Monday, May 26, 2014

Niles Canyon Railroading

Niles Canyon Railway; Fremont, Calif.; March 9, 2014
So far we have had a quartet of posts from the California trip in March. We visited the bridges of downtown Los Angeles, spent an evening watching trains at Commerce, visited Merle Haggard's boyhood home of a converted refrigerator car, and watched dusk turn to night on The Embarcadero. In this, our final installment on the trip, we visit Niles Canyon, located just east of Fremont.

On the day after Winterail, the Niles Canyon Railway hosted its annual photographers' trip. The stars of the show were Clover Valley Lumber 2-6-6-2T No. 4 and Western Pacific F7 No. 918-D (above). The steam locomotive (which powered a freight train) was built by the Baldwin Locomotive Works in March 1924. The F-unit was built by the Electro-Motive Division of General Motors in January 1950. While both locomotives are now working in Niles Canyon, they spent some (if not most) of their working lives further north in California in the Feather River Canyon.

The first set of photo runbys were held at Niles Junction right on the edge of Fremont. No. 4 made for a fine sight as it pulled its freight train.
Niles Canyon Railway; Fremont, Calif.; March 9, 2014
Moving further east into the canyon, No. 4 put out some smoke for the assembled photographers. Not to be outdone, No. 918-D also put a wisp of diesel exhaust into the air.
Niles Canyon Railway; Fremont, Calif.; March 9, 2014
Niles Canyon Railway; March 9, 2014
One more set of runbys was held as the two trains made their way back to the starting point of the trip -- the station in Sunol. The trackage used by the trains is former Southern Pacific. The former Western Pacific (now used by Union Pacific) also shares the canyon (we'll get to that in a minute). No. 918's orange nose along with the green foliage gave a very Feather-River-Canyon-ish look to the scene.
Niles Canyon Railway; Fremont, Calif.; March 9, 2014
Niles Canyon Railway; Fremont, Calif.; March 9, 2014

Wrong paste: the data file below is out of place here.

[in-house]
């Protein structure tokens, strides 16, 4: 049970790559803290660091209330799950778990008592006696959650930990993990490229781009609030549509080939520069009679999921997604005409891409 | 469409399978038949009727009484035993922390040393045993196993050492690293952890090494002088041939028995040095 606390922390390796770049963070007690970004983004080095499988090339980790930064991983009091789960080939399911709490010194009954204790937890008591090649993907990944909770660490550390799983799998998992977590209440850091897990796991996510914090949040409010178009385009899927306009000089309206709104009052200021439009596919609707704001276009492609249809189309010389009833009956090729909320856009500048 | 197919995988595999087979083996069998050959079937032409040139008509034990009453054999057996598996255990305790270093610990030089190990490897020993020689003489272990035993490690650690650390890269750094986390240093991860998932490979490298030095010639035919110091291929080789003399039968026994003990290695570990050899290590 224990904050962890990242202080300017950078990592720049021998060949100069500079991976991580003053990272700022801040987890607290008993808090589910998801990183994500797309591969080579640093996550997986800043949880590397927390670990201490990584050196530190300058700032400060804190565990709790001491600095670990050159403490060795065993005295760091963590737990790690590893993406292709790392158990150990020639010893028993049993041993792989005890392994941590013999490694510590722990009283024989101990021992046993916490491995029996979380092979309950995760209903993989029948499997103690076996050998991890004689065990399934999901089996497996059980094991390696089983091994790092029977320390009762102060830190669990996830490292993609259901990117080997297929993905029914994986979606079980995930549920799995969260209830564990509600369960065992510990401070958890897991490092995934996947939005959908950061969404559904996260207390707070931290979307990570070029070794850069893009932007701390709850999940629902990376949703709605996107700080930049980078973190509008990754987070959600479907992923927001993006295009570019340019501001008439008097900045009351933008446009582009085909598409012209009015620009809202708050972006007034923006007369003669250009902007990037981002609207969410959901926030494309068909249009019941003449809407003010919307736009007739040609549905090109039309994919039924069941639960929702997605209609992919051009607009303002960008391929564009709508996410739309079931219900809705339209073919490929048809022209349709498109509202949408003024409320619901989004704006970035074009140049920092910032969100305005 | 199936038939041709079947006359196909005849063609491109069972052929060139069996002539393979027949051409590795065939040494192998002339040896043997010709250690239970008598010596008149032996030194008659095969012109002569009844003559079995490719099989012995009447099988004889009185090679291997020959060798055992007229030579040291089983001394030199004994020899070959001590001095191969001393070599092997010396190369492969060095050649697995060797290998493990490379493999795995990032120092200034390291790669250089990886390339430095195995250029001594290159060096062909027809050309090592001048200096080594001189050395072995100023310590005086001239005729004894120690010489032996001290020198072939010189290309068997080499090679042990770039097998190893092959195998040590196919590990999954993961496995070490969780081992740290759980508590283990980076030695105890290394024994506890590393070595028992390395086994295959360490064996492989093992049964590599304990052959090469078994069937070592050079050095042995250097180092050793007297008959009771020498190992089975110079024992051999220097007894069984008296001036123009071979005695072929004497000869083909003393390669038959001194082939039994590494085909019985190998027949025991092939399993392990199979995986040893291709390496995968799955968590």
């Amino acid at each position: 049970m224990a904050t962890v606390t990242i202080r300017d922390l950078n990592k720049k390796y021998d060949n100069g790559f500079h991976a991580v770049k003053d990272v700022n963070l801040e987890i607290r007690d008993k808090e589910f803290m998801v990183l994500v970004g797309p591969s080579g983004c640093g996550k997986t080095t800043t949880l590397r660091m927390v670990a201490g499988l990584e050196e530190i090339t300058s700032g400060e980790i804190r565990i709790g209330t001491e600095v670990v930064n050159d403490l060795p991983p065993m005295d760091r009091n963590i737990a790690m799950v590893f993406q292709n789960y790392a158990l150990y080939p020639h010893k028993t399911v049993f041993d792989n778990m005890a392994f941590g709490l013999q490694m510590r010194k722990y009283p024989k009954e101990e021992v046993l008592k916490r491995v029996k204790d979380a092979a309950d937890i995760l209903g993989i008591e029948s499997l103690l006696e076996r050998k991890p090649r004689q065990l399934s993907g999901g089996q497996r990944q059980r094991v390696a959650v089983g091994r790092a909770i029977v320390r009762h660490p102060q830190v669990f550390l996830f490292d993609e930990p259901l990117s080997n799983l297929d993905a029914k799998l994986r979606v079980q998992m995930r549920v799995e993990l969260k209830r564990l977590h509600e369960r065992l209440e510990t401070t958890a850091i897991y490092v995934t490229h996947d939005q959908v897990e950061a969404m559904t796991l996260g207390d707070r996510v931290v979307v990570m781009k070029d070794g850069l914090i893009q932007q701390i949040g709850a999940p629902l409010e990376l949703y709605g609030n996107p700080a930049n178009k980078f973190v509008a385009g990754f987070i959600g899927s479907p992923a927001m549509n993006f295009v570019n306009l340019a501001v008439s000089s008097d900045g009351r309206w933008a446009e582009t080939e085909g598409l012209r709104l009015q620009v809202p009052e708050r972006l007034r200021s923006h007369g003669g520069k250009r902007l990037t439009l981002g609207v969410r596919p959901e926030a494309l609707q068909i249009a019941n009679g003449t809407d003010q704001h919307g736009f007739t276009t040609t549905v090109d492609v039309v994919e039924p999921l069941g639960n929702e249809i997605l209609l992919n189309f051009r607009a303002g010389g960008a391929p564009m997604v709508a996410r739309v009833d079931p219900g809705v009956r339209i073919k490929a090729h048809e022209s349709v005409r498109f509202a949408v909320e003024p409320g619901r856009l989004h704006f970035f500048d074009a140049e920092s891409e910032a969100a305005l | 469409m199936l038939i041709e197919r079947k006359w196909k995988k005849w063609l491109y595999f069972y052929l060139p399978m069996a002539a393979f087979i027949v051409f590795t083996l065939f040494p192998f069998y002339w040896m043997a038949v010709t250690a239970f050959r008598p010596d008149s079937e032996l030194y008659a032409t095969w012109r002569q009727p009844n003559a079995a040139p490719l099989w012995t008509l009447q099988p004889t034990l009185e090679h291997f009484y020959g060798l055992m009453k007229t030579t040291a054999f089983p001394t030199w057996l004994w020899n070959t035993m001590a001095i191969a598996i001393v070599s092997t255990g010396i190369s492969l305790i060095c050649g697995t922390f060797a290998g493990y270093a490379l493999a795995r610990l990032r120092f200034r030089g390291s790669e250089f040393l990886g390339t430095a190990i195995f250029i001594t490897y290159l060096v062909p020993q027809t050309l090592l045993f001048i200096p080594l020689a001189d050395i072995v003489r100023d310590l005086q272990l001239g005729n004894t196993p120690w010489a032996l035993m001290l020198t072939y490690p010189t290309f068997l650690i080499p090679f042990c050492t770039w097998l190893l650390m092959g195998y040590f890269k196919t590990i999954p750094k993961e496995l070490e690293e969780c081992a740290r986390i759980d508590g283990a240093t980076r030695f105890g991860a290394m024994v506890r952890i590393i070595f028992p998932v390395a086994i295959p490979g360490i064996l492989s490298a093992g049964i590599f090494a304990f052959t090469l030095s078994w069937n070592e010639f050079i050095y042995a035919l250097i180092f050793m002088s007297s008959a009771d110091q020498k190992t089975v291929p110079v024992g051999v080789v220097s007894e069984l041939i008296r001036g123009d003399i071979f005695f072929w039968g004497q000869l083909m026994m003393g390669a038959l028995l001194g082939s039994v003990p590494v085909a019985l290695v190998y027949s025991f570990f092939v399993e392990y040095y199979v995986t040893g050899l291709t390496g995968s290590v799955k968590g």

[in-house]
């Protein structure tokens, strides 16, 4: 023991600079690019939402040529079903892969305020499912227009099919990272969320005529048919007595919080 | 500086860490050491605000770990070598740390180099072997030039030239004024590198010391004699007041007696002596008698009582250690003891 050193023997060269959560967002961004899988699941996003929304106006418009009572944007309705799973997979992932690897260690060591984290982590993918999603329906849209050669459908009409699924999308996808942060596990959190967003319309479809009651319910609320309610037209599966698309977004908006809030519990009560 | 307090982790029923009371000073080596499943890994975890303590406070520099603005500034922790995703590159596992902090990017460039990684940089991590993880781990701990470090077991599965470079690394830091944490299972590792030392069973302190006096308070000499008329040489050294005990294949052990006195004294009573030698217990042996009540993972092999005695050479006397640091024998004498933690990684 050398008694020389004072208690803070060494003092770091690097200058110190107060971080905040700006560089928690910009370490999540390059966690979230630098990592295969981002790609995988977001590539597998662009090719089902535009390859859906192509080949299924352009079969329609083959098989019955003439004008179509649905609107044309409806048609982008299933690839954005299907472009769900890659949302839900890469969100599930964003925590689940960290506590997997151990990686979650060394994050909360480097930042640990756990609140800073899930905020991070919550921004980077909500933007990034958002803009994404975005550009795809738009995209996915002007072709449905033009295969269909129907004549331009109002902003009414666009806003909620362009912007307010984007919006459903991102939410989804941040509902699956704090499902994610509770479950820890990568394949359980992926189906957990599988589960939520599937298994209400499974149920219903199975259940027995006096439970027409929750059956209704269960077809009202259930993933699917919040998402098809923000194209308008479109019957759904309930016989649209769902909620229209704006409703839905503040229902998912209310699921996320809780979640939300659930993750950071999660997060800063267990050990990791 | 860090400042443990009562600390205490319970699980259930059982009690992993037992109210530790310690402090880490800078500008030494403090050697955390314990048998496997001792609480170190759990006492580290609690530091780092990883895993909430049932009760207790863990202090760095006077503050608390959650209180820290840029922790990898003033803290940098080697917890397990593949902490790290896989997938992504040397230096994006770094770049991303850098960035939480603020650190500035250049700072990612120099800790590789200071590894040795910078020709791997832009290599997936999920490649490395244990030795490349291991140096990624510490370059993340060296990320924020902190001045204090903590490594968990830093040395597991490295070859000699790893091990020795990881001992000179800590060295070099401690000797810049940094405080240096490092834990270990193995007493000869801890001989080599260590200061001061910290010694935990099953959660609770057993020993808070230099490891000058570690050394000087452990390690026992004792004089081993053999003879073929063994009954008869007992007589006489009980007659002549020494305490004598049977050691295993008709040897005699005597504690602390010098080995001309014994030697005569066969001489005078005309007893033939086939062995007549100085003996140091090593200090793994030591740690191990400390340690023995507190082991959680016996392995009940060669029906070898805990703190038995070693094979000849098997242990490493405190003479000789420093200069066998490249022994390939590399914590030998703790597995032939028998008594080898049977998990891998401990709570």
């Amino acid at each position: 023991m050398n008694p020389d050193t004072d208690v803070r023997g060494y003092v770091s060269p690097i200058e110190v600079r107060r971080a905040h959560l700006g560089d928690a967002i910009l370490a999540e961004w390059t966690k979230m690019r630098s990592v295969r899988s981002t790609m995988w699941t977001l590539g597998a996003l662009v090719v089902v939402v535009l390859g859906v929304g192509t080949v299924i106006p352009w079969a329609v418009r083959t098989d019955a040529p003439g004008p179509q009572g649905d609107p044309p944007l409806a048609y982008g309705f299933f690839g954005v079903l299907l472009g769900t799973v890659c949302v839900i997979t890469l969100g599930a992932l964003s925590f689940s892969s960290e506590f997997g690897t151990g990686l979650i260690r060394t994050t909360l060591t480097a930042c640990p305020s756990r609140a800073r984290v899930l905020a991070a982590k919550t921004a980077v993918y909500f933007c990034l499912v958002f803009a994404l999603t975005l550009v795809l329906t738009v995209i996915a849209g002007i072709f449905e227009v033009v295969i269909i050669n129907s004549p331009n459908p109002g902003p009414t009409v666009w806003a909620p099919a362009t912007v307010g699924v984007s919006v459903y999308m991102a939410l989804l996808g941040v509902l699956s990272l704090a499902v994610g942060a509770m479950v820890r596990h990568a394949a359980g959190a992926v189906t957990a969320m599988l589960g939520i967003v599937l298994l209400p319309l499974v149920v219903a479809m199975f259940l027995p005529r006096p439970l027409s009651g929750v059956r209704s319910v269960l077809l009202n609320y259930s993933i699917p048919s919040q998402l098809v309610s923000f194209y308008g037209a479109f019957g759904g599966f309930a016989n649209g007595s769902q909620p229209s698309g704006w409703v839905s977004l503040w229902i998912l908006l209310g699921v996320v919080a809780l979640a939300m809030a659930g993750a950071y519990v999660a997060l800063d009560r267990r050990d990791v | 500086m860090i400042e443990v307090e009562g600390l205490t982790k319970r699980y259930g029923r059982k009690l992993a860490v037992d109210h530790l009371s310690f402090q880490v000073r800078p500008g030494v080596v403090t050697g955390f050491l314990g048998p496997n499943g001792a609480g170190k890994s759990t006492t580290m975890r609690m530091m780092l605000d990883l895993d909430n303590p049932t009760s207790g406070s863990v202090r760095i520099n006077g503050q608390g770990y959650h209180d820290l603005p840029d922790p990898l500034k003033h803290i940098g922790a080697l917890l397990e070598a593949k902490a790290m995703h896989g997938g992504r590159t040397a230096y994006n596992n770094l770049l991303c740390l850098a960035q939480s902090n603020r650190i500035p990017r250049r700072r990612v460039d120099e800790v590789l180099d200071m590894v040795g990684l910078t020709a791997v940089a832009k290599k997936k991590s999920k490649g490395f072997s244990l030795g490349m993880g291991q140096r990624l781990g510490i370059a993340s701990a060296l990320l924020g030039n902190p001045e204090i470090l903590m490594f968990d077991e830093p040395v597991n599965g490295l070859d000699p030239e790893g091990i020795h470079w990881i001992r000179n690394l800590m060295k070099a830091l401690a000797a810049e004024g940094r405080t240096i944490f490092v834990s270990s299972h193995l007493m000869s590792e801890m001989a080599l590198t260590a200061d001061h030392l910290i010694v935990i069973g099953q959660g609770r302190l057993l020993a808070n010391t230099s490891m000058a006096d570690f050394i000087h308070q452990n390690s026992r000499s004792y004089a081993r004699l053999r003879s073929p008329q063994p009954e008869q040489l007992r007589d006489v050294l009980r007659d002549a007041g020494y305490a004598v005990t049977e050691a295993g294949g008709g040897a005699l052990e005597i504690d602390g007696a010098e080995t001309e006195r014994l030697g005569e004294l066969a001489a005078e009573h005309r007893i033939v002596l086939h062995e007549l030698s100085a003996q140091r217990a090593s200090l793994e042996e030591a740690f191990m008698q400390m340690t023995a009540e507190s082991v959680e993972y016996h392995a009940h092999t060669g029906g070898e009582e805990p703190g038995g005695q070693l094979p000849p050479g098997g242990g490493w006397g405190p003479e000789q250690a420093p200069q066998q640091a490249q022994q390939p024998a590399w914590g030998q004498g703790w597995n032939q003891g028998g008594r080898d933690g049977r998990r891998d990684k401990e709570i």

Back at Sunol, conductor Mike Roque posed for photos with the two trains. Mike coordinated the runbys under sometimes tough conditions (the riders ranged from casual photographers who wandered everywhere to serious photographers who wanted people-free shots). Mike somehow herded the cats to give everyone who wanted a quality photo the results they were seeking.
Mike Roque; Niles Canyon Railway; Sunol, Calif.; March 9, 2014
At the Niles Canyon Railway shop at Brightside (just west of Sunol) a quick peek inside revealed the restoration work on Southern Pacific No. 9010. This unit is a unique diesel-hydraulic machine imported from Germany. Only SP and the Denver & Rio Grande Western purchased them, and No. 9010 is the sole survivor. It is being returned to operating condition by the NCRy forces.
Niles Canyon Railway; Brightside, Calif.; March 9, 2014
Word had come down that Union Pacific was sending a freight over the former Western Pacific through Niles Canyon. With the activities at the Niles Canyon Railway complete, I headed into Fremont to the extreme west end of Niles Canyon and shot the train there.
Union Pacific; Fremont, Calif.; March 9, 2014
There was one more shot to get in the area, as Amtrak California sends several trains through each day. I headed to the bank of Alameda Creek and got a train approaching the site of where Niles Tower once stood. The rear of the Amtrak train is actually only a couple hundred yards away from where the top photo in this blog entry was taken.
Amtrak; Fremont, Calif.; March 9, 2014
Once I was done here I headed into San Francisco for the previously-posted evening on The Embarcadero. You can see all the photos from this day here.

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